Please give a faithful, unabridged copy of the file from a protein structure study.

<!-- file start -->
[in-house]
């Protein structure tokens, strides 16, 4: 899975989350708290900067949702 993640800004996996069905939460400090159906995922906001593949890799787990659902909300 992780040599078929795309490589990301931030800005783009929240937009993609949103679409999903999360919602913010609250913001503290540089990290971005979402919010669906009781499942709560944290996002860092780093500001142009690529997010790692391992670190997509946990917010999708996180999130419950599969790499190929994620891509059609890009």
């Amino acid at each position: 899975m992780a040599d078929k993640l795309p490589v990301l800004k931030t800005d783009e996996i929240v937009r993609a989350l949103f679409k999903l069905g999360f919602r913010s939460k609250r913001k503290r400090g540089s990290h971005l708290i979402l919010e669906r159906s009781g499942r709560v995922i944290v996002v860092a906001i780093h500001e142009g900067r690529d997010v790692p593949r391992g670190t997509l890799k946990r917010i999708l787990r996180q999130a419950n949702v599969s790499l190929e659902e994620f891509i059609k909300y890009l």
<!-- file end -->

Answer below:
[in-house]
């Protein structure tokens, strides 16, 4: 899975989350708290900067949702 993640800004996996069905939460400090159906995922906001593949890799787990659902909300 992780040599078929795309490589990301931030800005783009929240937009993609949103679409999903999360919602913010609250913001503290540089990290971005979402919010669906009781499942709560944290996002860092780093500001142009690529997010790692391992670190997509946990917010999708996180999130419950599969790499190929994620891509059609890009």
């Amino acid at each position: 899975m992780a040599d078929k993640l795309p490589v990301l800004k931030t800005d783009e996996i929240v937009r993609a989350l949103f679409k999903l069905g999360f919602r913010s939460k609250r913001k503290r400090g540089s990290h971005l708290i979402l919010e669906r159906s009781g499942r709560v995922i944290v996002v860092a906001i780093h500001e142009g900067r690529d997010v790692p593949r391992g670190t997509l890799k946990r917010i999708l787990r996180q999130a419950n949702v599969s790499l190929e659902e994620f891509i059609k909300y890009l």